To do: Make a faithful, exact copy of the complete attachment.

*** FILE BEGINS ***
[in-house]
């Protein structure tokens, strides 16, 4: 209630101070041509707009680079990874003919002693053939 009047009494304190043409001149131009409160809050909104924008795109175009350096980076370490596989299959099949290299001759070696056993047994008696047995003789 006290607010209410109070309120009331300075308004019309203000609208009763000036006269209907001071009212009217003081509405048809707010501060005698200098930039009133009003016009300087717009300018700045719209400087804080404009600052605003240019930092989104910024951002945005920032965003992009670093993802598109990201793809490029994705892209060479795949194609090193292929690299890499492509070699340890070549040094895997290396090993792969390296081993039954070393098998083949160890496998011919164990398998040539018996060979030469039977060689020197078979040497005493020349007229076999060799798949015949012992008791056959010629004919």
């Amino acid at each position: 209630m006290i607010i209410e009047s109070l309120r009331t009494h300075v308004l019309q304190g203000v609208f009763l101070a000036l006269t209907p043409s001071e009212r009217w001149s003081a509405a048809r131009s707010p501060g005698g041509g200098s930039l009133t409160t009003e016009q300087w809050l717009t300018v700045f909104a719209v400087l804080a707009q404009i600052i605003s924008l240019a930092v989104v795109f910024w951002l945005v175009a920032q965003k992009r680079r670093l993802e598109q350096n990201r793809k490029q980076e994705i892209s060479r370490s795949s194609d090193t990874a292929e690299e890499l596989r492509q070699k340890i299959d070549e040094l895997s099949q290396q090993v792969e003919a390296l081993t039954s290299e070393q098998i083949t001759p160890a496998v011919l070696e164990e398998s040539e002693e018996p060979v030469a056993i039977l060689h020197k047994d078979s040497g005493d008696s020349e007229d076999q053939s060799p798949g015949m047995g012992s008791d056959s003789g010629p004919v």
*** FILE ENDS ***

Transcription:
[in-house]
């Protein structure tokens, strides 16, 4: 209630101070041509707009680079990874003919002693053939 009047009494304190043409001149131009409160809050909104924008795109175009350096980076370490596989299959099949290299001759070696056993047994008696047995003789 006290607010209410109070309120009331300075308004019309203000609208009763000036006269209907001071009212009217003081509405048809707010501060005698200098930039009133009003016009300087717009300018700045719209400087804080404009600052605003240019930092989104910024951002945005920032965003992009670093993802598109990201793809490029994705892209060479795949194609090193292929690299890499492509070699340890070549040094895997290396090993792969390296081993039954070393098998083949160890496998011919164990398998040539018996060979030469039977060689020197078979040497005493020349007229076999060799798949015949012992008791056959010629004919």
């Amino acid at each position: 209630m006290i607010i209410e009047s109070l309120r009331t009494h300075v308004l019309q304190g203000v609208f009763l101070a000036l006269t209907p043409s001071e009212r009217w001149s003081a509405a048809r131009s707010p501060g005698g041509g200098s930039l009133t409160t009003e016009q300087w809050l717009t300018v700045f909104a719209v400087l804080a707009q404009i600052i605003s924008l240019a930092v989104v795109f910024w951002l945005v175009a920032q965003k992009r680079r670093l993802e598109q350096n990201r793809k490029q980076e994705i892209s060479r370490s795949s194609d090193t990874a292929e690299e890499l596989r492509q070699k340890i299959d070549e040094l895997s099949q290396q090993v792969e003919a390296l081993t039954s290299e070393q098998i083949t001759p160890a496998v011919l070696e164990e398998s040539e002693e018996p060979v030469a056993i039977l060689h020197k047994d078979s040497g005493d008696s020349e007229d076999q053939s060799p798949g015949m047995g012992s008791d056959s003789g010629p004919v």